IMPD safely locates missing 9-year-old boy, arrests kidnapping suspect

Supreme Court rejects 2003 Indy adult bookstore ordinance

This is an archived article and the information in the article may be outdated. Please look at the time stamp on the story to see when it was last updated.

By Charlie De Mar

INDIANAPOLIS, In (Oct. 7, 2014)- The U.S. Supreme Court rejected a 2003 city of Indianapolis ordinance Monday that limited the hours of adult book stores.

The ordinance was passed under then-Mayor Bart Peterson. The idea was to reduce crime by closing adult books stores from midnight-10 a.m and on Sundays.

The ordinance was enforced in 2005 and 2009.

The 7th U.S Circuit Court of Appeals ruled in January that the ordinance didn't prove to deter crime.

The Supreme Court denied the city's appeal of the 7th U.S Circuit Court decision.

"Contrary to the city's contention, the stores are well run and they are good corporate citizens.  They do not cause problems in the neighborhood," said Michael Murray, attorney for Bookstores.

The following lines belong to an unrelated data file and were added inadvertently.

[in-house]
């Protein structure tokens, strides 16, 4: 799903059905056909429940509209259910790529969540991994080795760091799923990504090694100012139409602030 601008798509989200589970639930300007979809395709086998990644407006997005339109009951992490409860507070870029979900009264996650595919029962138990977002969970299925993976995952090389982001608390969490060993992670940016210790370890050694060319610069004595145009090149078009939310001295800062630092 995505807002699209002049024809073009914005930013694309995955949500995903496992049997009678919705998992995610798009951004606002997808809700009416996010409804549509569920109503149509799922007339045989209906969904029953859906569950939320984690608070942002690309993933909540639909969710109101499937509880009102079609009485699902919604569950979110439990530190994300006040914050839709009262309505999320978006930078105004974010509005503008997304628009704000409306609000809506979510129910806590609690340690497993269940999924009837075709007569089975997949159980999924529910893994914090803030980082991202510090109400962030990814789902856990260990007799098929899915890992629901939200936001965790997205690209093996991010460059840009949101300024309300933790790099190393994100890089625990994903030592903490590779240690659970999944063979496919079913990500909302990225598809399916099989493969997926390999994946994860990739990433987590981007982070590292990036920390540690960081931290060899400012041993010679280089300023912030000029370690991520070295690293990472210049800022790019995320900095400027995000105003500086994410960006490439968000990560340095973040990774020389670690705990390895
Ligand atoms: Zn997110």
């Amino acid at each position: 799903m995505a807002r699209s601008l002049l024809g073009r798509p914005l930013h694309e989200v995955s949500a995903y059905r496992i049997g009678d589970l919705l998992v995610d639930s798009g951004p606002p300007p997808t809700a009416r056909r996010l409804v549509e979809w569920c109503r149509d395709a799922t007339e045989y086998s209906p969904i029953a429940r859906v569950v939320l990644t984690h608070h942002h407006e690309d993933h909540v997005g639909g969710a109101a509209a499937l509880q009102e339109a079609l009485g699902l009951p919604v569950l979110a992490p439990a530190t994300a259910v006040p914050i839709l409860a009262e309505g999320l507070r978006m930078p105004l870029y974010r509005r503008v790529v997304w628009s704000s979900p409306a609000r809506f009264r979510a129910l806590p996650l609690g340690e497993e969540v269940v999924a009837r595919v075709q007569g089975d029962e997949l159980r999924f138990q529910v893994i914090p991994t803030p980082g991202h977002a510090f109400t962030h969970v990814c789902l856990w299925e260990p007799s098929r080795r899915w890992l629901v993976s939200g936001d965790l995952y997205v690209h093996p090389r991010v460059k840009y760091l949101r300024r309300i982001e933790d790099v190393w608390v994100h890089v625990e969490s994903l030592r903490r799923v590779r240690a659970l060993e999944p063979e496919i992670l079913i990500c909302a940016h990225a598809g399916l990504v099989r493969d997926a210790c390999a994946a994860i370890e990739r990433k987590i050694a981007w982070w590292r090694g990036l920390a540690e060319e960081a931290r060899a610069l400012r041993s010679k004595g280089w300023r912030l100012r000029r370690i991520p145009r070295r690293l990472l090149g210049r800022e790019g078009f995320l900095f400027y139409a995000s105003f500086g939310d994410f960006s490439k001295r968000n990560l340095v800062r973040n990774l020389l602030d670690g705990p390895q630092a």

The city of Indianapolis could now be forced to pay for damages for the loss of business that these stores suffered in the years the ordinance was enforced.

"This is a significant victory for the constitutional provision that is enshrined in the first amendment," said Murray.

A city spokesman said in a statement:

"The City of Indianapolis is disappointed the Supreme Court declined to consider its appeal.” "The City will now focus its efforts on minimizing the awarding of damages from this case which started nearly a decade ago under the previous administration."

"The evidence actually showed that the ordinance did not result in a decrease in crime. The adult bookstores were not a source of crime," said  Murray.

“That’s of course going to be good for us.  We can hopefully expand our business even further," said Lucas Mcclurg, Romance Specialist at Lover's Lane.

A district court jury will hear the case and determine the damages.